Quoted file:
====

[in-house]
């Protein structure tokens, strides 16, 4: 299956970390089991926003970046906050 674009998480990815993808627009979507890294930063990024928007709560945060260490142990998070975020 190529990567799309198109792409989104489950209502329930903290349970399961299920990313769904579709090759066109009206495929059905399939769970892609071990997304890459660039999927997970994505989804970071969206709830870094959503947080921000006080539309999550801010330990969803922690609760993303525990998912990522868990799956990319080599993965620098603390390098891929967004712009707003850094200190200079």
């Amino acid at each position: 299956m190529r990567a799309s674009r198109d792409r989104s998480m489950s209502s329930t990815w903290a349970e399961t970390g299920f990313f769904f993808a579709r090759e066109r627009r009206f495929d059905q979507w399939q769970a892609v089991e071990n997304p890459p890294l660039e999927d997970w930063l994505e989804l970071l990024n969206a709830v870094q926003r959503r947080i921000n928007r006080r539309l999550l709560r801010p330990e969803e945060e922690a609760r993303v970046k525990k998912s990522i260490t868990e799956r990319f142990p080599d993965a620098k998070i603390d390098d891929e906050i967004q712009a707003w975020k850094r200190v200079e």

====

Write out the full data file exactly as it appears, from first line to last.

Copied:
[in-house]
């Protein structure tokens, strides 16, 4: 299956970390089991926003970046906050 674009998480990815993808627009979507890294930063990024928007709560945060260490142990998070975020 190529990567799309198109792409989104489950209502329930903290349970399961299920990313769904579709090759066109009206495929059905399939769970892609071990997304890459660039999927997970994505989804970071969206709830870094959503947080921000006080539309999550801010330990969803922690609760993303525990998912990522868990799956990319080599993965620098603390390098891929967004712009707003850094200190200079």
């Amino acid at each position: 299956m190529r990567a799309s674009r198109d792409r989104s998480m489950s209502s329930t990815w903290a349970e399961t970390g299920f990313f769904f993808a579709r090759e066109r627009r009206f495929d059905q979507w399939q769970a892609v089991e071990n997304p890459p890294l660039e999927d997970w930063l994505e989804l970071l990024n969206a709830v870094q926003r959503r947080i921000n928007r006080r539309l999550l709560r801010p330990e969803e945060e922690a609760r993303v970046k525990k998912s990522i260490t868990e799956r990319f142990p080599d993965a620098k998070i603390d390098d891929e906050i967004q712009a707003w975020k850094r200190v200079e």